Hot Pot for All Seasons: Shabu Shabu at Mizu 212

I love Japanese hot pots, especially during cold winter months, or an early spring month like March, when mother nature is quite not ready to let go of the last chilly breeze in the air before inevitably succumbing to spring, waiting patiently in the wings. When I go and visit my parents for dinner, my mother makes us a Japanese hot pot, or “nabe,” for dinner because they are healthy, filling and relatively easy to prepare, and it is me and my mother’s favorite food (although I think my father prefers more “meaty” dish for dinner). The more popular kind of nabe is perhaps sukiyaki, a hot pot with thinly-sliced beef, vegetables, and udon noodle, with soy sauce, sake, and sugar broth, but at my house, when we say nabe, we mean the hot pot with fish, napa cabbage, tofu, and harusame, a clear rice noodle, commonly known as “yudofu” (translates to “tofu in hot water”). Just thinking about it makes me crave the warm comfort of this lovely dish.

Another nabe that seems to capture the American gastronomic curiosity is shabu shabu, that allows you to cook the sliced raw meat and / or seafood and vegetables in boiling water, self-served style. I’ve noticed that there are several shabu shabu restaurants in the Los Angeles area, like Koji’s on Hollywood and Highland, Yoshi’s in Sherman Oaks, and Mizu 212 on Sawtelle’s restaurant row in West Los Angeles. Every time I take relative nabe newcomers to a shabu shabu restaurant, they stare at the pot full of boiling water and ask why they have to pay to cook their own meal. 😆 Although the idea of having to cook your own food may sound bizarre to some, the real fun of this dish is moving your chopsticks from one plate to another and keeping yourself busy while enjoying your company. Perhaps this is an ideal meeting place for a first date (or even a blind date), because when you run out of something to talk about, you can pretend to be busy with cooking the food!

I had no problem keeping the conversation going during my last shabu shabu outing because I was at Mizu 212 with my best friend Maya, who came to visit me from Portland at our old stomping ground en route to San Diego to spend time with her other best friend, lovely Lita. Trying to swish the meat back and forth in the hot water while laughing out loud and catching up took some juggling act but we love the food and the experience so much that we often find ourselves at a shabu shabu joint every time we get together!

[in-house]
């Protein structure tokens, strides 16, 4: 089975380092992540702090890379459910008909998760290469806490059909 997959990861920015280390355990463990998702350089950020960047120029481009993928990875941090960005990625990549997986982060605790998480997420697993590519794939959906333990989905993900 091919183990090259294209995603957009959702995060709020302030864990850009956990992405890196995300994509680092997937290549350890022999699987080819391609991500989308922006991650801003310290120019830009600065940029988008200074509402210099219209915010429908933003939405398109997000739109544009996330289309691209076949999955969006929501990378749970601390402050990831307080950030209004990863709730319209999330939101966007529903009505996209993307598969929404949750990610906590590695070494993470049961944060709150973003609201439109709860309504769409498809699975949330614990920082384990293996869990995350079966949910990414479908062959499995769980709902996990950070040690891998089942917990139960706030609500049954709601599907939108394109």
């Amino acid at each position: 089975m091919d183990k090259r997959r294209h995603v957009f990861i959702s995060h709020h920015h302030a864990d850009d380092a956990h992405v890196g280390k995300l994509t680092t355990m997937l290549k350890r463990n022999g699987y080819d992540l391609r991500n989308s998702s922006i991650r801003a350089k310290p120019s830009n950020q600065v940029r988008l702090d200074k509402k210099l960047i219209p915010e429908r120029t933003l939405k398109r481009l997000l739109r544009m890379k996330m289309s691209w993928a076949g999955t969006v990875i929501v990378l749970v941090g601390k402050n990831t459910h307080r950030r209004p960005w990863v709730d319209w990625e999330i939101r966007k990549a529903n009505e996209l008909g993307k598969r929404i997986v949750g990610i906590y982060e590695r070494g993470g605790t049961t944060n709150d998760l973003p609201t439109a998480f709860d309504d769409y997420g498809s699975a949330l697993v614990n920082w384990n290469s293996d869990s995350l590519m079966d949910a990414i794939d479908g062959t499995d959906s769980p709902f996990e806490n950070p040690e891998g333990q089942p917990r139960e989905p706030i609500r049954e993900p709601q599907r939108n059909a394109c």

The Vintage Natural Prime Rib-Eye was absolutely delicious, but my favorite part of the shabu shabu dining is the ponzu concoction that you create as a dipping sauce. You get two kinds, a refreshing citrus-based ponzu sauce and creamy sesame sauce as a base, with my favorite being the former. I like to add lots of grated garlic and daikon raddish, chopped green onions, and shichimi (seven ingredients) peppers to the sauce for some added flavors. This makes already delicious meat and vegetables even more satisfying!

This was just day one of me and Maya’s gastro vacation. There are more delicious culinary adventures to document here so stay tuned!

Mizu 212
2000 Sawtelle Blvd., Los Angeles, CA 90189


2 thoughts on “Hot Pot for All Seasons: Shabu Shabu at Mizu 212

  1. I recently tried Chinese hotpot for the first time. Need to make the effort to try a shabu shabu restaurant soon as well. Love the communal aspect a lot!

  2. Hi Marie! Mmm … I like Chinese pot hot too! I loved your post about it on your blog. I went there when it was still called “Little Fat Sheep.” I totally agree that you have to wash the clothes immediately after consuming the herbal soup because of the distinct smell! LOL. And LOVED that you called those bamboo shoots FIERCE! 🙂

    Try the shabu shabu place and let me know how you like it! My favorite one in the area is Koji’s on Hollywood and Highland. It’s in a touristy area but the food there is not that bad! The good thing about shabu shabu is that you can keep the same clothes on for few more hours!


Leave a Reply

Fill in your details below or click an icon to log in: Logo

You are commenting using your account. Log Out /  Change )

Twitter picture

You are commenting using your Twitter account. Log Out /  Change )

Facebook photo

You are commenting using your Facebook account. Log Out /  Change )

Connecting to %s